You have problems understanding what people are saying to you.   You have problems talking and explaining something you want to say.   You can’t find the words, the words don’t come out right, and sentences are hard to form.   You have few emotions, there is no joy, there is no happiness, there is no anger, there is no sentimentality, there is little except maybe some sadness and nothingness.

You have to hide in a safe, quiet place because the world is too chaotic for you.   You can’t go to stores, you can’t hear sounds, you can’t have too much movement around you before you feel so overwhelmed, you can’t see straight or walk right.   You have to move slowly because you don’t have the strength or energy, you have to be careful walking through doorways or passing by things because things aren’t really where you see them to be.   You have odd sensations in your head, you have odd tingling in parts of your body, you may not feel pain the way you used to.

You’re cold all the time, it’s hard to get up out of a chair or out of bed because you are so weak.   You are tired, always tired. You sleep and sleep for sometimes 14 – 16 hours a day.     You get up in the mornings and it takes hours to feel alert enough to function.   You sit there waiting for the disturbing sensations in your head to settle down while your brain is adjusting to being awake.    Sometimes you can’t get there… you have to go back to bed and sleep after getting up just an hour or two earlier.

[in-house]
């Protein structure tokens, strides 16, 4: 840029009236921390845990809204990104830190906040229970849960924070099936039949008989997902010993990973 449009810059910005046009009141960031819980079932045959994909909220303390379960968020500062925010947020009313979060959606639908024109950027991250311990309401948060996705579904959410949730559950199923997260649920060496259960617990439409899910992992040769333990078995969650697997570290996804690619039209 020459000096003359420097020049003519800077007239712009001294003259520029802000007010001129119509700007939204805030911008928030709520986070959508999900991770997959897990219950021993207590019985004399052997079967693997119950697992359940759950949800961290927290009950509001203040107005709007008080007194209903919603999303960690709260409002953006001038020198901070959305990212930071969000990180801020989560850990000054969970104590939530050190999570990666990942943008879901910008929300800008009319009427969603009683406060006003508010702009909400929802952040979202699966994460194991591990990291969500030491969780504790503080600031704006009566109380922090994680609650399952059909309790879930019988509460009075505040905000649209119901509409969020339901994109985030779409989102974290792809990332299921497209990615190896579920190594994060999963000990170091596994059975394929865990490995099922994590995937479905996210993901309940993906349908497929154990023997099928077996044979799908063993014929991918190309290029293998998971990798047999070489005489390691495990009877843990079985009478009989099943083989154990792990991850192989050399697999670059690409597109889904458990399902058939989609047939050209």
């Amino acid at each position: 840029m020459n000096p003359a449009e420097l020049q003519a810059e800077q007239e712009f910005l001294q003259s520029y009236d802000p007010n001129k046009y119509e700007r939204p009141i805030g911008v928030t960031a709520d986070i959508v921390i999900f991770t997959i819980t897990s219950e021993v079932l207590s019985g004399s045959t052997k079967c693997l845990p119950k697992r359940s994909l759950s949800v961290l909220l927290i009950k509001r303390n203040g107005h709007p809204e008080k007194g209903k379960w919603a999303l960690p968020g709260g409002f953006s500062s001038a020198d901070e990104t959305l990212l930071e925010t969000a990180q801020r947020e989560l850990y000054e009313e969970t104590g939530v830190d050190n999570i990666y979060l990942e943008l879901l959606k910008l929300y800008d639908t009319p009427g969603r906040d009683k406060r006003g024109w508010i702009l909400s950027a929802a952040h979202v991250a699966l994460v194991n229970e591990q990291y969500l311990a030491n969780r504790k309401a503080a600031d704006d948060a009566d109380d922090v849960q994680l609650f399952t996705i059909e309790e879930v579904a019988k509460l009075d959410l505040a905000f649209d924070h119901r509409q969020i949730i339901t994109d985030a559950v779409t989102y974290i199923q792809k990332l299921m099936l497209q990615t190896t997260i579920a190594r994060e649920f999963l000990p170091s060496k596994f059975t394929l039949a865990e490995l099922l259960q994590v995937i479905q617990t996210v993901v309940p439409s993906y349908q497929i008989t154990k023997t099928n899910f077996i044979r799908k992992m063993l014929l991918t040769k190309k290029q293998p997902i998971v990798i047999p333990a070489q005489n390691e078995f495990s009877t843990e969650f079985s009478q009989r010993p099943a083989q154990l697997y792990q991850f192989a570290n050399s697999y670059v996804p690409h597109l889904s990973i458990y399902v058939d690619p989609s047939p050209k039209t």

You have a sense of great loss.   You are not the same.   For so many reasons, the essence of who you are is gone.    You don’t do what you used to do like work or drive or be with friends.   You almost don’t care sometimes because it’s all you can do to think about getting through the day with the chaos that is now part of your world. 

You feel fragile, broken.   You feel damaged.    How do you pick up all the pieces and make progress.